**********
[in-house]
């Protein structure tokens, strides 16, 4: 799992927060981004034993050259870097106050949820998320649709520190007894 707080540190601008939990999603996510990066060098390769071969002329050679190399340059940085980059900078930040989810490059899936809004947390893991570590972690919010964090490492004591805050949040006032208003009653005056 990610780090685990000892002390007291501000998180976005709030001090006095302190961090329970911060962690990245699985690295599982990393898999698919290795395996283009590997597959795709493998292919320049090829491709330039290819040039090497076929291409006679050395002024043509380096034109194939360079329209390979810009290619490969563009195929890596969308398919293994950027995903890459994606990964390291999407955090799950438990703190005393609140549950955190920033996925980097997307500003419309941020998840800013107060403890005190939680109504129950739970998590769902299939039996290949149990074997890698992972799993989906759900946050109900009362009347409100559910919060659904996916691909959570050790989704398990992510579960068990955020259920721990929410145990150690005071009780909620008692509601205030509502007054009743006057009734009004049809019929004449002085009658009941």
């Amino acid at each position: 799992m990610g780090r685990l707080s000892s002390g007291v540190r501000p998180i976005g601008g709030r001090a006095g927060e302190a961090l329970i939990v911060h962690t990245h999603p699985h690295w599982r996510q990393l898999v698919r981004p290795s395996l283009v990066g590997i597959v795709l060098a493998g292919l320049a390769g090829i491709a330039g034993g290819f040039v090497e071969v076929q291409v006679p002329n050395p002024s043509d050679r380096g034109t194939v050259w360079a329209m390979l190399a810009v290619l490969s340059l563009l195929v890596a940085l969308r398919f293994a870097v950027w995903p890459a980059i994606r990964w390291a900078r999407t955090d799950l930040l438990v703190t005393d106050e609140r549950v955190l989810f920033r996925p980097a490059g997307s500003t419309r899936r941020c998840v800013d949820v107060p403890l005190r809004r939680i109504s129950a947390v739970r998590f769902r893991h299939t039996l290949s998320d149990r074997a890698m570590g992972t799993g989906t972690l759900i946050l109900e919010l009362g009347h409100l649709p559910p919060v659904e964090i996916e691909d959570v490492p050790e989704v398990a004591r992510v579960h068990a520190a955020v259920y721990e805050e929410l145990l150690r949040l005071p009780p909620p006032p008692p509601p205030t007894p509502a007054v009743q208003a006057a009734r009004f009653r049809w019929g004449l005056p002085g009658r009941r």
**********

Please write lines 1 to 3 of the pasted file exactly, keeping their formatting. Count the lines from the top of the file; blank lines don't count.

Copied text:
[in-house]
């Protein structure tokens, strides 16, 4: 799992927060981004034993050259870097106050949820998320649709520190007894 707080540190601008939990999603996510990066060098390769071969002329050679190399340059940085980059900078930040989810490059899936809004947390893991570590972690919010964090490492004591805050949040006032208003009653005056 990610780090685990000892002390007291501000998180976005709030001090006095302190961090329970911060962690990245699985690295599982990393898999698919290795395996283009590997597959795709493998292919320049090829491709330039290819040039090497076929291409006679050395002024043509380096034109194939360079329209390979810009290619490969563009195929890596969308398919293994950027995903890459994606990964390291999407955090799950438990703190005393609140549950955190920033996925980097997307500003419309941020998840800013107060403890005190939680109504129950739970998590769902299939039996290949149990074997890698992972799993989906759900946050109900009362009347409100559910919060659904996916691909959570050790989704398990992510579960068990955020259920721990929410145990150690005071009780909620008692509601205030509502007054009743006057009734009004049809019929004449002085009658009941």
């Amino acid at each position: 799992m990610g780090r685990l707080s000892s002390g007291v540190r501000p998180i976005g601008g709030r001090a006095g927060e302190a961090l329970i939990v911060h962690t990245h999603p699985h690295w599982r996510q990393l898999v698919r981004p290795s395996l283009v990066g590997i597959v795709l060098a493998g292919l320049a390769g090829i491709a330039g034993g290819f040039v090497e071969v076929q291409v006679p002329n050395p002024s043509d050679r380096g034109t194939v050259w360079a329209m390979l190399a810009v290619l490969s340059l563009l195929v890596a940085l969308r398919f293994a870097v950027w995903p890459a980059i994606r990964w390291a900078r999407t955090d799950l930040l438990v703190t005393d106050e609140r549950v955190l989810f920033r996925p980097a490059g997307s500003t419309r899936r941020c998840v800013d949820v107060p403890l005190r809004r939680i109504s129950a947390v739970r998590f769902r893991h299939t039996l290949s998320d149990r074997a890698m570590g992972t799993g989906t972690l759900i946050l109900e919010l009362g009347h409100l649709p559910p919060v659904e964090i996916e691909d959570v490492p050790e989704v398990a004591r992510v579960h068990a520190a955020v259920y721990e805050e929410l145990l150690r949040l005071p009780p909620p006032p008692p509601p205030t007894p509502a007054v009743q208003a006057a009734r009004f009653r049809w019929g004449l005056p002085g009658r009941r």